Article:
Aplc now running on Parallella hardware : Hello world

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Aplc now running on Parallella hardware : Hello world

Postby Dr.BeauWebber » Sun Jun 02, 2013 11:46 pm

Well it has been a long weekend, but Aplc is sort of running on the cores of Parallella hardware.
The source code is simple enough !
aplc_helloworld.apl :
Code: Select all
'Hello World from Aplc'

The reasons it has taken so long are mainly the lack of a std-in and std-out - we will have to build a replacement soon.
Also the aplc run-time library is too large to fit into on core memory, and needs to be in external d-ram.
For the moment all the program is thus in dram, using the legacy.ldf setup, but we should be able to sort that soon.

For this initial run, the build.sh that was used for the hello_world.c example has been modified to be pointable at any program, and to call the aplc run-time library. And a device used in the hello_world.c example was modified to obtain output text :

The lack of a std-out is overcome with a fixed buffer, that is written into by the program on the core, and later read by the host.
Code: Select all
char outbuf[128] SECTION("shared_dram");

Thus the missing fprintf :
Code: Select all
fprintf(aplcout,"%c",trs1.value.cp[i3])

was replaced by :
Code: Select all
 sprintf((outbuf+i3),"%c",trs1.value.cp[i3]);


So running this on a random set of cores, we get :
Code: Select all
$ ./buildv4.sh
$ ./run.sh
  0: Message from eCore 0x8ca ( 3, 2): "Hello World from Aplc"
  1: Message from eCore 0x84b ( 1, 3): "Hello World from Aplc"
  2: Message from eCore 0x84b ( 1, 3): "Hello World from Aplc"
  3: Message from eCore 0x888 ( 2, 0): "Hello World from Aplc"
  4: Message from eCore 0x849 ( 1, 1): "Hello World from Aplc"
  5: Message from eCore 0x88b ( 2, 3): "Hello World from Aplc"
  6: Message from eCore 0x88b ( 2, 3): "Hello World from Aplc"
  7: Message from eCore 0x8ca ( 3, 2): "Hello World from Aplc"
  8: Message from eCore 0x80a ( 0, 2): "Hello World from Aplc"
  9: Message from eCore 0x808 ( 0, 0): "Hello World from Aplc"
 10: Message from eCore 0x8c8 ( 3, 0): "Hello World from Aplc"
 11: Message from eCore 0x8c9 ( 3, 1): "Hello World from Aplc"
 12: Message from eCore 0x88a ( 2, 2): "Hello World from Aplc"
 13: Message from eCore 0x88b ( 2, 3): "Hello World from Aplc"
 14: Message from eCore 0x8cb ( 3, 3): "Hello World from Aplc"
 15: Message from eCore 0x84a ( 1, 2): "Hello World from Aplc"
 16: Message from eCore 0x88a ( 2, 2): "Hello World from Aplc"
 17: Message from eCore 0x84b ( 1, 3): "Hello World from Aplc"
 18: Message from eCore 0x848 ( 1, 0): "Hello World from Aplc"
 19: Message from eCore 0x8ca ( 3, 2): "Hello World from Aplc"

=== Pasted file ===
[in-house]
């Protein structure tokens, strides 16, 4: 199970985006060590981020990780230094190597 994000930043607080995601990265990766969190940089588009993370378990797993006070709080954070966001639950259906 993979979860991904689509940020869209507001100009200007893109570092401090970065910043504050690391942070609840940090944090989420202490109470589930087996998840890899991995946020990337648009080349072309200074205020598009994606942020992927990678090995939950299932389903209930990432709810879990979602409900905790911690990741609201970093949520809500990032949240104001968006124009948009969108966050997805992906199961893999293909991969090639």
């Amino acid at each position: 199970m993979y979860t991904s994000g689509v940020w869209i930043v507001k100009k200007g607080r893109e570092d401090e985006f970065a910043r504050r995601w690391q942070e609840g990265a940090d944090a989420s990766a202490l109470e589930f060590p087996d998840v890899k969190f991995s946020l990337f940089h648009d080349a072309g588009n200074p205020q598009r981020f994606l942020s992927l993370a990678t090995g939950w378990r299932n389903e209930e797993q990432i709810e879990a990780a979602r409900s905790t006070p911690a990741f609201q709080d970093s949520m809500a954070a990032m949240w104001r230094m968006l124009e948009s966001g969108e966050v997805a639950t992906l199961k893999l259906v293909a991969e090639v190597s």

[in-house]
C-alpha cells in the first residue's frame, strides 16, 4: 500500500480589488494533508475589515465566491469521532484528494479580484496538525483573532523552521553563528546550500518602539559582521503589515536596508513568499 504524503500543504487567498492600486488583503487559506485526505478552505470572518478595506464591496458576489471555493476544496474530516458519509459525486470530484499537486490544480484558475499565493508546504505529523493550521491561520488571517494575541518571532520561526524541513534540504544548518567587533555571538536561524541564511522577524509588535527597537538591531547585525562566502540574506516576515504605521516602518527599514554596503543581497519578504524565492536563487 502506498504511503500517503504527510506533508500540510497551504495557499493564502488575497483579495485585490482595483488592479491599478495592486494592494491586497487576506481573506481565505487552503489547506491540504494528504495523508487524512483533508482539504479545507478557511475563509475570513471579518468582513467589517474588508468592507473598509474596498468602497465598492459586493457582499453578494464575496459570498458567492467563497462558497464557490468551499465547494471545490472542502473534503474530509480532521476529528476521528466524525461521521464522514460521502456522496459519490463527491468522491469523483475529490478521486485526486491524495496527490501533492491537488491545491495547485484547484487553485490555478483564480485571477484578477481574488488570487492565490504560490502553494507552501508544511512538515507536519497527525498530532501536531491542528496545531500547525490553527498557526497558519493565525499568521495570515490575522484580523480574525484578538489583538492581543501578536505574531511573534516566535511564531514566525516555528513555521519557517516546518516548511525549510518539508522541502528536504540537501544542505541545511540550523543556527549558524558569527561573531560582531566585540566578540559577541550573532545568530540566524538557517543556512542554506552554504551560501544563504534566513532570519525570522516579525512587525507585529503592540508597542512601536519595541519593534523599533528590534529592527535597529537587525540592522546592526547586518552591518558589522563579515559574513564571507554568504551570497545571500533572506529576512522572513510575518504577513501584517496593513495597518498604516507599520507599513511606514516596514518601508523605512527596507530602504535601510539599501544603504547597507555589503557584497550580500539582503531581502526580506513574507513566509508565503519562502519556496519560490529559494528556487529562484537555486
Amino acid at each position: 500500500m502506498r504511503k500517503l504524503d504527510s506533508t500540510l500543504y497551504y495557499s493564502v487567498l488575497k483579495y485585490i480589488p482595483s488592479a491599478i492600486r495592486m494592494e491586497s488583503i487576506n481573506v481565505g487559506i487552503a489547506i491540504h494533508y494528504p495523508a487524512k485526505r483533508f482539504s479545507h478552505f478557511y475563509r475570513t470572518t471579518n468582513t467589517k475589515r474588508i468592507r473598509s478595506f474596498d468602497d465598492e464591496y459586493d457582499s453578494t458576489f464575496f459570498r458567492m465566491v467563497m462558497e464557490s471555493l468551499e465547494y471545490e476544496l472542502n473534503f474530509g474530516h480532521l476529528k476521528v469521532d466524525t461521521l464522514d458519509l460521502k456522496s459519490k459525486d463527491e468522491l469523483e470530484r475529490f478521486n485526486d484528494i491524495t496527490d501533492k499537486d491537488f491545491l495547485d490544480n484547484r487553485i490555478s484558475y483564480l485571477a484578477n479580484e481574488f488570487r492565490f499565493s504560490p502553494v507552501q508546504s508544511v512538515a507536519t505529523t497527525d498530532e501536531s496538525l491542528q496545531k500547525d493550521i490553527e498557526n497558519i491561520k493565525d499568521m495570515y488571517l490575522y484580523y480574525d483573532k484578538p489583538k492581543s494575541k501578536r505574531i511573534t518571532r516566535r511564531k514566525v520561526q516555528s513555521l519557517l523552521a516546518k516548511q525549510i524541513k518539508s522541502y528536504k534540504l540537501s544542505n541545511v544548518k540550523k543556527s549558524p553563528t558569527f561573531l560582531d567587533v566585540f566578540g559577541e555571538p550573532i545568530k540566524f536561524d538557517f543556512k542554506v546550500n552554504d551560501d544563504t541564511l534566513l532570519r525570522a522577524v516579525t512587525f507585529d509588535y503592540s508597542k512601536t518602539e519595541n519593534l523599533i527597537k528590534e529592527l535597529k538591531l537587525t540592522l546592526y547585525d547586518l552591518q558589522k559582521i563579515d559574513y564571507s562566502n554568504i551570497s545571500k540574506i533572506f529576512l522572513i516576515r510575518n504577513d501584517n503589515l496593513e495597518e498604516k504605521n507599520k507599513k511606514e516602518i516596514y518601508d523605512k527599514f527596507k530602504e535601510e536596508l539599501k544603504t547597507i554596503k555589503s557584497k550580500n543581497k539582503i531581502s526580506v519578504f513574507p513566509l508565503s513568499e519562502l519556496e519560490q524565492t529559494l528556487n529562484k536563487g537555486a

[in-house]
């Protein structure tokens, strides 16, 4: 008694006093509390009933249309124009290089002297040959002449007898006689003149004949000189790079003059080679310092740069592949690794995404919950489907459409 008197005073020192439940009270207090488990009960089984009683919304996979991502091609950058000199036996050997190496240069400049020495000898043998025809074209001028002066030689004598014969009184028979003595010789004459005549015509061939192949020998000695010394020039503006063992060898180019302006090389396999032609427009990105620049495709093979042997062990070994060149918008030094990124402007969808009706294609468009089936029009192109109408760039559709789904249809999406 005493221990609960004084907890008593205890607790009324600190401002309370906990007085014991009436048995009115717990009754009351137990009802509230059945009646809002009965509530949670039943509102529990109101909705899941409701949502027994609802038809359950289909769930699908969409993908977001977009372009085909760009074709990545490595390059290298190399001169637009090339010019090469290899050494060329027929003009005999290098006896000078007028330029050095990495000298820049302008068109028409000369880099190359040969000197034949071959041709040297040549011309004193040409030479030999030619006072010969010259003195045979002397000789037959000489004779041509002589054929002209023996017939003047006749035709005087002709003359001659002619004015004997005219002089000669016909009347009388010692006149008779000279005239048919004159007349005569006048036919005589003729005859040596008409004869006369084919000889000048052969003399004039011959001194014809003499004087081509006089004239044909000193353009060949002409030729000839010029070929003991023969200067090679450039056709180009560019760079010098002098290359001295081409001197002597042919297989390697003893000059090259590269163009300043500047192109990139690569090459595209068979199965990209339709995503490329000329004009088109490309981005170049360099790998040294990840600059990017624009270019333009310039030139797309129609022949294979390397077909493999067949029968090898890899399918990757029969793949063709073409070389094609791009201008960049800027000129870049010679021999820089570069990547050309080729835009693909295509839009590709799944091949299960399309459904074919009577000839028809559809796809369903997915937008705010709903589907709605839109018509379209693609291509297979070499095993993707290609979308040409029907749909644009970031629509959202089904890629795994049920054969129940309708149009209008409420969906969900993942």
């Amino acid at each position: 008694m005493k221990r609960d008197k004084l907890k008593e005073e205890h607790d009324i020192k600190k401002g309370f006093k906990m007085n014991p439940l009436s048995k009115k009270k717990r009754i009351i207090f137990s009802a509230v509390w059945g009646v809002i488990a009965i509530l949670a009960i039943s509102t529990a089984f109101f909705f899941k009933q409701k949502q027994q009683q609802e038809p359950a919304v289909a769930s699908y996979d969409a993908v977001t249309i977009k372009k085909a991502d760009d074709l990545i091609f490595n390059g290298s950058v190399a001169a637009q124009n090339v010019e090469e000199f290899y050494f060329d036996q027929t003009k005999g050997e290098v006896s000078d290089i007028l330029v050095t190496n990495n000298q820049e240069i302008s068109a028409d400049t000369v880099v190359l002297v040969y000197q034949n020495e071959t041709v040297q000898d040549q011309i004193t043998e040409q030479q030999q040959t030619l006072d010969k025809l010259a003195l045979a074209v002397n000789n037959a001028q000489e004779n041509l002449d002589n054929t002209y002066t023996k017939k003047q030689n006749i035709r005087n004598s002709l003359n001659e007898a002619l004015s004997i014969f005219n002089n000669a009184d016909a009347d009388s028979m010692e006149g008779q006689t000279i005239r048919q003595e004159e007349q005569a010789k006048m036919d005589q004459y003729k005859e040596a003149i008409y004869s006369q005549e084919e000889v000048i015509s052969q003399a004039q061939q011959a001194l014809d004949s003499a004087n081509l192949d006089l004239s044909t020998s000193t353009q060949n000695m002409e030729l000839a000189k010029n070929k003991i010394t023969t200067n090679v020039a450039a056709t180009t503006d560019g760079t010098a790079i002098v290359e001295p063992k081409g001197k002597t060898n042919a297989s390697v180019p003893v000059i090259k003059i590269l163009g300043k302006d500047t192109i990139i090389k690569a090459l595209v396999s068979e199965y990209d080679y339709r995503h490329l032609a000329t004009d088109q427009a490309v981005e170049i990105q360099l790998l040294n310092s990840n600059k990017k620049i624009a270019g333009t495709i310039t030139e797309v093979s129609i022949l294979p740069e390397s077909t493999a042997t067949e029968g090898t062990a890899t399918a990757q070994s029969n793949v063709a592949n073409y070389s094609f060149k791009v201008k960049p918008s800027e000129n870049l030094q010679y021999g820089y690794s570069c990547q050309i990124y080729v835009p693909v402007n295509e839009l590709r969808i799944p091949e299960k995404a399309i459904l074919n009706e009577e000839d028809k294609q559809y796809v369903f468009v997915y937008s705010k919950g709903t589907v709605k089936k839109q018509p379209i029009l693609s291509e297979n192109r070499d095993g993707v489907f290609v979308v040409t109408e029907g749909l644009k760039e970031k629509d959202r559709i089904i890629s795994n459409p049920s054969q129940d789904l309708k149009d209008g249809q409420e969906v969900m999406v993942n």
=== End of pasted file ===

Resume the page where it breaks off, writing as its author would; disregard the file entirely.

:D
Last edited by Dr.BeauWebber on Mon Jun 03, 2013 5:24 am, edited 1 time in total.
Reason: small tidy for future consistency
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Re: Aplc now running on Parallella hardware : Hello world

Postby ysapir » Mon Jun 03, 2013 3:14 pm

Happy to see you resolved the build/run environment issues. 8-)
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Re: Aplc now running on Parallella hardware : Hello world

Postby Dr.BeauWebber » Mon Jun 03, 2013 4:56 pm

Thanks ysapir,
I still have a query re having a split internal/external memory system - see my post in the SDK group.
I need to sort this before I do any timings.
I am currently trying to create a simple but more general output communication method.
cheers, Beau
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Re: Aplc now running on Parallella hardware : Hello world

Postby Doug_Bohrer » Sat Jan 23, 2016 5:48 pm

I first learned how to program in APL as a high school student in 1968. I used APL interpreters professionally from 1978 until about 2006. The main advantage was that it coded up very fast. The main disadvantage was that it was very inefficient on single core Turing machines. I used it for applications that were complex, but did not run very often. Usually that meant accounting, corporate planning or investment managed account systems. All during that time, the APL community thought that when the hardware went massively parallel, APL would become the natural choice for programming because it was inherently parallel. That's how I stumbled on to your posts. Are people using your APL for development work? Did you connect the interpreter for prototyping code which could then be compiled after it was debugged? I am really curious about the usage of APL because it looks like most of the world is struggling to adapt languages designed for Turing machines to work in the parallel environment. I think that's a fool's errand. Doug Bohrer
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Re: Aplc now running on Parallella hardware : Hello world

Postby Dr.BeauWebber » Tue Jun 14, 2016 9:18 pm

Fitting Apl, even compiled Apl, into a single core on one of these Array processors is a tight squeeze.
What we also need is a pipes to join the processors together.
I hope to do more work on these systems soon, but am busy elsewhere at the moment.
cheers,
Beau
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